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Engineer Bob Kowalski turns creativity into business success
From Spring 2007 Fanfare
Mention the old TV comedy series Green Acres and baby boomer alums can hum the theme song without skipping a beat.
One band alum can go a step further. “If you saw Green Acres , I lived that life says Bob Kowalski. When he was just 10 his father, a downtown lawyer, moved the whole family way outside of Lowell to live on a farm.
Without a car to drive to town, Kowalski's world was the farm so when he came to Purdue he was eager to explore new places. And he did. The Peach Bowl, the Blue Bonnet Bowl, Canada and Venezuela opened his eyes to new worlds. When Kowalski graduated in 1979, he set out to create yet another world and his success in business – he's founder, C.E.O. and president of Creative Electronics and Software Inc. in Elgin , IL – have earned him Bands' 2006 Alumni Achievement Award.
The award will be officially presented at the Penn State game on Oct. 28.
In the past year, Kowalski's success using skills he feels he sharpened at Purdue Bands led him to give $20,000 back to Purdue Bands so other students could reap the rewards of travel. It allowed Bill Kisinger to take American Music Review on a Caribbean cruise and perform for passengers.
Kowalski's interest in music was passed down to him by a grandfather who had his own band during the speakeasy days and his dad who played piano. The younger Kowalski played his grandfather's wooden clarinet until duct tape could no longer hold the split together and came to Purdue with a new one.
Initially, Kowalski was a no-show at Purdue's band camp, opting to watch the proceedings from his seventh floor window in Shreve. Finally he could stand it no longer and successfully approached Al Wright about joining the marching band. He also joined Symphonic Band and became head of the clothing office.
By the time he graduated he knew his decision to join was a smart one. “All the class structure at Purdue was a great preparation for the technical side of life, but that was the extent of what they did. As far as people, leadership and teamwork, those are things I learned in band,” says Kowalski. In electrical engineering classes “I just met engineers. In band I met a wide variety of different personalities and it was very important to learn to deal with them, especially for someone who grew up in a small farm town.”
Little did he know at that time that his ability to work with different personalities would pay off big time in life after band. When the first company he worked for went bankrupt and the second disbanded, Kowalski decided to start his own at age 32. “When two companies in a row basically disappeared, I decided I couldn't do any worse,” he says.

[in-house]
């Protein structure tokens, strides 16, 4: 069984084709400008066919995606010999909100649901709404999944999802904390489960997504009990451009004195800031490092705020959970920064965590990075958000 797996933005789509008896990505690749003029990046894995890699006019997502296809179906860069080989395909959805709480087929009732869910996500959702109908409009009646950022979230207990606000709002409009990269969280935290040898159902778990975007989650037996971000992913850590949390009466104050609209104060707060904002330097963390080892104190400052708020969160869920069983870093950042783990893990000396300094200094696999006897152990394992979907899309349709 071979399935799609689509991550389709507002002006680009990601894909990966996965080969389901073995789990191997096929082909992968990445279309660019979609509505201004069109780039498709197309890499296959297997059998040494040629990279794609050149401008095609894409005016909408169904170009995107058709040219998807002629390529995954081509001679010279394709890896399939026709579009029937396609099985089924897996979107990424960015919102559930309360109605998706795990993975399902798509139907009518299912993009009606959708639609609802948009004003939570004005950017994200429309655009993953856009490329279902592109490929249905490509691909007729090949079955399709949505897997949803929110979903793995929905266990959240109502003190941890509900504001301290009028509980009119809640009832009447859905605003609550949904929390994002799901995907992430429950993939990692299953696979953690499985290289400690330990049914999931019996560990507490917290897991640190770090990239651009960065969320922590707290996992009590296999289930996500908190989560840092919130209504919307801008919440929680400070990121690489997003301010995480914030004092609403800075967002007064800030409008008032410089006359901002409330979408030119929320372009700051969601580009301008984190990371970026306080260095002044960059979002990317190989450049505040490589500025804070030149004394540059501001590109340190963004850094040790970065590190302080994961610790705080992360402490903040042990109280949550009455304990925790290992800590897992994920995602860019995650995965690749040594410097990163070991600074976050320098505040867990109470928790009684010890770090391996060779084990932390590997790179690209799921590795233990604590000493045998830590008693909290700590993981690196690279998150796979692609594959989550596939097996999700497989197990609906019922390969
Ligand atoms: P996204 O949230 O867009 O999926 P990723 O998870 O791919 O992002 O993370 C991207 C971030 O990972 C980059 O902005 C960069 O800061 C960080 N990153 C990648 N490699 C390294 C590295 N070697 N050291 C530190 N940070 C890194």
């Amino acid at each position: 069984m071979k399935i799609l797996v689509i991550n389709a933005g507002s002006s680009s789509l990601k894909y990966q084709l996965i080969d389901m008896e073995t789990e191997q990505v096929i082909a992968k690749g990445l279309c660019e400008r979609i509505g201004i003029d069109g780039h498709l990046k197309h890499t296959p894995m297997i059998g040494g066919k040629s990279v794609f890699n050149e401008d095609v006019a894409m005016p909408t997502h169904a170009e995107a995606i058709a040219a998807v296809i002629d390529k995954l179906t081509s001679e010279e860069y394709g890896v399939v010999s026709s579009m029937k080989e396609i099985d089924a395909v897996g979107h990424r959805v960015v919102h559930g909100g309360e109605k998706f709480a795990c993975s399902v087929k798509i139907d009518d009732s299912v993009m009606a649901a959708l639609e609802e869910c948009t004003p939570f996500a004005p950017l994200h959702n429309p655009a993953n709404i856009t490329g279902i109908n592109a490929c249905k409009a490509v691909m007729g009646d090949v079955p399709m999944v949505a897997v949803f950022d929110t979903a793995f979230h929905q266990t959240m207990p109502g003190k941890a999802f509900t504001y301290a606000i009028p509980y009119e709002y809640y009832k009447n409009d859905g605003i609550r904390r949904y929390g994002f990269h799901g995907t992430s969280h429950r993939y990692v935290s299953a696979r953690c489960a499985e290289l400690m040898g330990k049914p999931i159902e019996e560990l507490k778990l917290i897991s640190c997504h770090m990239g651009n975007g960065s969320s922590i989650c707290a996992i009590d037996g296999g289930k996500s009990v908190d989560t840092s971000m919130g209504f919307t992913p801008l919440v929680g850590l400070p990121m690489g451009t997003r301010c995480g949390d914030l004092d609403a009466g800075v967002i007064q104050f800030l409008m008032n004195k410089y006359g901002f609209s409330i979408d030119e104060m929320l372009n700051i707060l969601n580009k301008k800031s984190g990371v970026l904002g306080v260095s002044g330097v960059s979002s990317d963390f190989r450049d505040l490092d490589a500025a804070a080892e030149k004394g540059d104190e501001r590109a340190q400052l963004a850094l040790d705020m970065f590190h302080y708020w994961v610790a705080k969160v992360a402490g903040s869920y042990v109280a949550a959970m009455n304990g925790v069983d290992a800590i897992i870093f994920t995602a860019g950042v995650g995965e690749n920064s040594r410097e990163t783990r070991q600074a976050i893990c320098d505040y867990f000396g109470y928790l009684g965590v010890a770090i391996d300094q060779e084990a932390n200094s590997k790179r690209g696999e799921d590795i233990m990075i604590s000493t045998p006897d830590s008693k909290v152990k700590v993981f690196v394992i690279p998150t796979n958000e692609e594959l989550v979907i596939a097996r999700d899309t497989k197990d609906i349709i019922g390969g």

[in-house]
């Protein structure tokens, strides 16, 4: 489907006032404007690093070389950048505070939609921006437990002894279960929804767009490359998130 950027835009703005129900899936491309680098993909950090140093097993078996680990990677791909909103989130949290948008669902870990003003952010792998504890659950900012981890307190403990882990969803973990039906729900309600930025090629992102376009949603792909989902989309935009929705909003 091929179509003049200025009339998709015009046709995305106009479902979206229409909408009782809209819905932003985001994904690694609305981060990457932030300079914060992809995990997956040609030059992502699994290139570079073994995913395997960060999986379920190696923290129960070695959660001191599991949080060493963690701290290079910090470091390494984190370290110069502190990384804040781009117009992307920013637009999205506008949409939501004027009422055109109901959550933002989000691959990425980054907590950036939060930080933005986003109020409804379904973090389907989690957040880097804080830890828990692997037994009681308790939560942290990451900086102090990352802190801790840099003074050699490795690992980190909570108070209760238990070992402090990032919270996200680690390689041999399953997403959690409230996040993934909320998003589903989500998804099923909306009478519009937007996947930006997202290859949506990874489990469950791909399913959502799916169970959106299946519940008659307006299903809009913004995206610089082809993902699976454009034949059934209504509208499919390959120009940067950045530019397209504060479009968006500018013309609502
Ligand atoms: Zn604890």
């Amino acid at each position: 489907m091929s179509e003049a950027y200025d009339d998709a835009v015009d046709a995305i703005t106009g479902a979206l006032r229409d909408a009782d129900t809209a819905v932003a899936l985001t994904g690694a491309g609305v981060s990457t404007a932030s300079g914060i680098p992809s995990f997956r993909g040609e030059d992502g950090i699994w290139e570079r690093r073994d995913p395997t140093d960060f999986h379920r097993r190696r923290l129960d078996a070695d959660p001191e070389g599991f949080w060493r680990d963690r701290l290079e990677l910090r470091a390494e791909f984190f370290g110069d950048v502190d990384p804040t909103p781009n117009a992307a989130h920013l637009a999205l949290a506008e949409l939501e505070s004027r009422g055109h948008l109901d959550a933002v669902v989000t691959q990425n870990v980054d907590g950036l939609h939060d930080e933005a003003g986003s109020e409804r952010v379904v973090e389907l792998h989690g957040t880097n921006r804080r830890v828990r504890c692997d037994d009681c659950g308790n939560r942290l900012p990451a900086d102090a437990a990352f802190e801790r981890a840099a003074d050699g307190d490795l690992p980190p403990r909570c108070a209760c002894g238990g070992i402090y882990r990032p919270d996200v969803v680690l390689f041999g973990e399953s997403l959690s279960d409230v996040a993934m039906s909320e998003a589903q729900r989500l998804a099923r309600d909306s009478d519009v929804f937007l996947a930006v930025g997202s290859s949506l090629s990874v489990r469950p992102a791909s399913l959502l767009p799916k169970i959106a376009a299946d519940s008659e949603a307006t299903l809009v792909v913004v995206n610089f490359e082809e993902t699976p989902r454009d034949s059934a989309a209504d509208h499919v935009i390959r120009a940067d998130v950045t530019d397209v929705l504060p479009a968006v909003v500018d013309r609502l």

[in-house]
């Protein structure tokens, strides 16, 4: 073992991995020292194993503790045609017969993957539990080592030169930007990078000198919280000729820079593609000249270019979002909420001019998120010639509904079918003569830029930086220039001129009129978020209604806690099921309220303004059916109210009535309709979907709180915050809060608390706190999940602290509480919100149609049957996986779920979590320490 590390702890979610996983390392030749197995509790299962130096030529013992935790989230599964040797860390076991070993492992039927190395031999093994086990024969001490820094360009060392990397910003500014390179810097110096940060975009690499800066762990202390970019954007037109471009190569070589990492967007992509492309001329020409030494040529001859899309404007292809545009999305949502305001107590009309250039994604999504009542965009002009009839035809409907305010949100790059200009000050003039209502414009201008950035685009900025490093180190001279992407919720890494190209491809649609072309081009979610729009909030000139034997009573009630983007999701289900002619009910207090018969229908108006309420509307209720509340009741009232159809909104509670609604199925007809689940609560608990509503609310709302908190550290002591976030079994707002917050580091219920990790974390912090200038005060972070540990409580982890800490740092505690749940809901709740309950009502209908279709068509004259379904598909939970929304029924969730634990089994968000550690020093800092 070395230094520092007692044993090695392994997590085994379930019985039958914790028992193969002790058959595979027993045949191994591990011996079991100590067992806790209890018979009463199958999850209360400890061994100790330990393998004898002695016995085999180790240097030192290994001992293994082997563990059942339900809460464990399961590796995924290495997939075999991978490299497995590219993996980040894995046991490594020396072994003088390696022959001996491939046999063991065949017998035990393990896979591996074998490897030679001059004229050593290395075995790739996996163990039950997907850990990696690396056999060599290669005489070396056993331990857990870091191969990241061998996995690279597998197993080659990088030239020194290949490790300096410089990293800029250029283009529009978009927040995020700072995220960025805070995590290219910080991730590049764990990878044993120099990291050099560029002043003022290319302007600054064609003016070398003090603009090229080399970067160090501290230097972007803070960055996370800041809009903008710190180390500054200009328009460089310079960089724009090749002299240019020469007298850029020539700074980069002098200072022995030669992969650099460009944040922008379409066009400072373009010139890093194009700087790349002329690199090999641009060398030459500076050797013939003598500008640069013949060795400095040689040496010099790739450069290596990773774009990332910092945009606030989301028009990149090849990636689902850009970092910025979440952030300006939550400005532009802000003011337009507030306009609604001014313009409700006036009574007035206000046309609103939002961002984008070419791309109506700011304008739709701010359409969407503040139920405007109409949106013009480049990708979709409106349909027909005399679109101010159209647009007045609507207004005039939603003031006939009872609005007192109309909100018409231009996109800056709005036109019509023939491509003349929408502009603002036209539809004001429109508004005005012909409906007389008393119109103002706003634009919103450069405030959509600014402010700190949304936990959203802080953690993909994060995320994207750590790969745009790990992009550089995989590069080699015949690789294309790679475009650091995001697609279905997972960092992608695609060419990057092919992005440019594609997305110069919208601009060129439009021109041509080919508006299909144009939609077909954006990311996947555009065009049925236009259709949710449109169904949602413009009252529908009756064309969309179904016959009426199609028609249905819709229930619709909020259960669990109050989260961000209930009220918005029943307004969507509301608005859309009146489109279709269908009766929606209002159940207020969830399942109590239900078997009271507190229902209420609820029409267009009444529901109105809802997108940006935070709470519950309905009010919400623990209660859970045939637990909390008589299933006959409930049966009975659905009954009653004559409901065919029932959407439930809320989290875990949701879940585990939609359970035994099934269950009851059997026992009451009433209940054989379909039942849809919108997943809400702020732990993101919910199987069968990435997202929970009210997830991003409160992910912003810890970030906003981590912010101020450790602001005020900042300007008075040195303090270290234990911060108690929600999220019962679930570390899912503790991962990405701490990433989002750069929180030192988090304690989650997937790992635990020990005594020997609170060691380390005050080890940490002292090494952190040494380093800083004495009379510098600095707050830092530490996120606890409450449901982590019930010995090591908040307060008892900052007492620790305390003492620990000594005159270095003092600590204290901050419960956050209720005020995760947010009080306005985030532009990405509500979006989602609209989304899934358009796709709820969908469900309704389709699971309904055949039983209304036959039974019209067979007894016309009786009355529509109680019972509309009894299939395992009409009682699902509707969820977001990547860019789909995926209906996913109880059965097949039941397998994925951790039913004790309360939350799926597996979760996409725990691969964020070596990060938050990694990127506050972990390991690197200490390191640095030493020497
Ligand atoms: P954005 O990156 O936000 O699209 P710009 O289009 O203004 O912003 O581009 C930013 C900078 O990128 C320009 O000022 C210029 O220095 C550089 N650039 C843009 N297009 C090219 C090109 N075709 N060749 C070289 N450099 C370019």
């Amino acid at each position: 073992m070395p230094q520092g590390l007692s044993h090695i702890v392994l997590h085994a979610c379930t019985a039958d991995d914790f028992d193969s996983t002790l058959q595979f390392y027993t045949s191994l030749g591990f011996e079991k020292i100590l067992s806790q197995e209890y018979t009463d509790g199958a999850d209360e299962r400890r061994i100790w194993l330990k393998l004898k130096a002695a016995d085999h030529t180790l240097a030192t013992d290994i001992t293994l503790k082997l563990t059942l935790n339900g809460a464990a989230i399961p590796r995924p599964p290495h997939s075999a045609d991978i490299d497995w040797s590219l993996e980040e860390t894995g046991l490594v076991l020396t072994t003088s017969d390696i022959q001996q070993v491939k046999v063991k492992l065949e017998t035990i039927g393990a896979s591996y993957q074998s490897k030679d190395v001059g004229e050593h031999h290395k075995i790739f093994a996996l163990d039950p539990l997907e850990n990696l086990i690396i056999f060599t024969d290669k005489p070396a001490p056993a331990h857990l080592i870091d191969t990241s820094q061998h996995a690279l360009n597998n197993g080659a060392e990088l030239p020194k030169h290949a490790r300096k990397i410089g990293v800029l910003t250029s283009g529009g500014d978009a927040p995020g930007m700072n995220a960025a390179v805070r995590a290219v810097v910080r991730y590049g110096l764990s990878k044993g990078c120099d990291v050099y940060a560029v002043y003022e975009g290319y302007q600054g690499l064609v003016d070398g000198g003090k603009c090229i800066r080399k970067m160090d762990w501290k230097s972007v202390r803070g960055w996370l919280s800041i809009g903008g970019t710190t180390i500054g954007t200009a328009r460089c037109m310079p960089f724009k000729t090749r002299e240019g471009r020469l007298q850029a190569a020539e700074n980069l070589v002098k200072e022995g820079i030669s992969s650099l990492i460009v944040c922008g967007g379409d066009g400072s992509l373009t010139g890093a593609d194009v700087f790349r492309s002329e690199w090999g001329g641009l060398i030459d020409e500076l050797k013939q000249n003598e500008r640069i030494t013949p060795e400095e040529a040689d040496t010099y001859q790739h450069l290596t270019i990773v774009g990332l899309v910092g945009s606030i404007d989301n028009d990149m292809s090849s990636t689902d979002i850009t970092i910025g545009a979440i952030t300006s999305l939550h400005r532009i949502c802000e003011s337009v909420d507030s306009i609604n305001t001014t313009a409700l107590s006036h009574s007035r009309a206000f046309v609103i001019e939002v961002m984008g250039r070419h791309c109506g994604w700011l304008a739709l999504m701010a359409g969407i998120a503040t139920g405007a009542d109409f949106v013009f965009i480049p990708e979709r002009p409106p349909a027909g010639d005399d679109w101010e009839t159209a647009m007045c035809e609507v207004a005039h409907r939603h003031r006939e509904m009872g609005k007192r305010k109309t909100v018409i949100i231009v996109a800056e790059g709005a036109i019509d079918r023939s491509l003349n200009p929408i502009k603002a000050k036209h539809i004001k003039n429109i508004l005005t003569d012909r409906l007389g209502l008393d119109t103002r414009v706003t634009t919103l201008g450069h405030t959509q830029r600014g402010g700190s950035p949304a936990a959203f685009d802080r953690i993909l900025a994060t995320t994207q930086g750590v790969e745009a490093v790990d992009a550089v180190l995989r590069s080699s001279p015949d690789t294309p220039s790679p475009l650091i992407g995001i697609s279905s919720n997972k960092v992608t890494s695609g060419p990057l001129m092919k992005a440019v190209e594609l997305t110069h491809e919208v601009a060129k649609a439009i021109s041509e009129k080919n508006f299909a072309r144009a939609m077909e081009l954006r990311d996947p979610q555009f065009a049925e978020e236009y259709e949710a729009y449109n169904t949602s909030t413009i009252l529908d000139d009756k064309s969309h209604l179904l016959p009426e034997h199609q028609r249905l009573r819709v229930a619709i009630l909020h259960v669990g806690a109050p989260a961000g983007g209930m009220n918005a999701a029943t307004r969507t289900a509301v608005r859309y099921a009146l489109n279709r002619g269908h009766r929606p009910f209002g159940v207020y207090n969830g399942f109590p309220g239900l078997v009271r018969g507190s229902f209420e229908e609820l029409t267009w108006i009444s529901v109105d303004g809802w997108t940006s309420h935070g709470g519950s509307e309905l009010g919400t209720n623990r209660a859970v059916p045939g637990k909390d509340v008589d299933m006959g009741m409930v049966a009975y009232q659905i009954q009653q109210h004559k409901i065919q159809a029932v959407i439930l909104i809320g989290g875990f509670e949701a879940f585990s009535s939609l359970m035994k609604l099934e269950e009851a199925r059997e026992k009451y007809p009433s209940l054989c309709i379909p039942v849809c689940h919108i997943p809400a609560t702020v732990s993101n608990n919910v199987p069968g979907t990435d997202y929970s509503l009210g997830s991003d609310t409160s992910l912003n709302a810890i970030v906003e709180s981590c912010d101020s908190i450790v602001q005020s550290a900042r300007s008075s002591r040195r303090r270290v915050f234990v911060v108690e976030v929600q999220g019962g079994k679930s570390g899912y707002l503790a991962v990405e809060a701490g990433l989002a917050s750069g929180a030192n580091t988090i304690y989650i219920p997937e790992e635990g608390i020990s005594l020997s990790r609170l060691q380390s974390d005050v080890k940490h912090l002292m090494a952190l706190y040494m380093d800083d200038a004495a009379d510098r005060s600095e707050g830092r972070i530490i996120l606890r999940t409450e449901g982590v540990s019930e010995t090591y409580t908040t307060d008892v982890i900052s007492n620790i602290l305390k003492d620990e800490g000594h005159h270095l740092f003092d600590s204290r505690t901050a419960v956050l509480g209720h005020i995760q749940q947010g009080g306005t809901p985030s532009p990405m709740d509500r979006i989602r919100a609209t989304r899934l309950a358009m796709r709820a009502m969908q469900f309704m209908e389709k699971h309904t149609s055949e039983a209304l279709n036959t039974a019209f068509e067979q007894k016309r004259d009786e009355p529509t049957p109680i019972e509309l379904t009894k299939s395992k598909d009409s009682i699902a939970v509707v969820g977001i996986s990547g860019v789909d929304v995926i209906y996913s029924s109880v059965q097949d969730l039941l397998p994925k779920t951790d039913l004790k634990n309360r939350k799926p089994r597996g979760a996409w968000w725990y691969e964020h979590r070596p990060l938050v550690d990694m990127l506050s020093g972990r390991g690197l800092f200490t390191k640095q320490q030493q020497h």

In 1989, Kowalski launched Creative Electronics and Software whose initial goal was making circuit boards. Video games were hot and the arcade industry became their bread and butter customer. When the arcade industry hit a brick wall in 1994, his company started to diversify and got into vending and slot machines. He equates making it through that time to obtaining “one of the most expensive MBAs I could get because I earned it the hard way.”
Besides circuit boards, his company started to provide cable harnesses, mechanical assembly and more. Pretty soon they were working with an ever-widening variety of products from water softeners to wind farms, automotive controls to photography equipment. “There's still some stuff, I don't know what it does,” he says with a smile. “Primarily what we do is put things together. We've built entire video games for customers. Depending on what they want, we can take it from the circuit board to the whole product. We're unique in providing end support services,” Kowalski says.
“The neat thing about my job is that when we bring on a new company, it's a different product and that keeps it interesting. I also love going into other companies and seeing how they operate because no two operate the same.”
Several times a month Kowalski visits his firm's Las Vegas branch which has a current contract to take lead out of gambling machine circuit boards. When he's in Vegas, Kowalski never puts money in the slots. ‘I know you can't beat those. I prefer black jack,” he says.
Kowalski really prefers spending his down time on his boat in Lake Michigan or attending music performances. He and his wife Kathy, another Purdue clarinetist, are supporters of the Elgin Symphony Orchestra. Daughter Janet, who played viola in the Purdue Orchestra, graduated in May 2006 and is headed to Johns Hopkins School of Medicine. Son Richard is attending the University of Tennessee with an eye on sports management.
Both his children are creating their own unique worlds, just like their dad did, which is fine with Kowalski. “You should do whatever it is you like doing because you're going to be doing it for 30 years or more,” he says. “And don't close the doors on opportunities that come your way because you never know where they will take you.”
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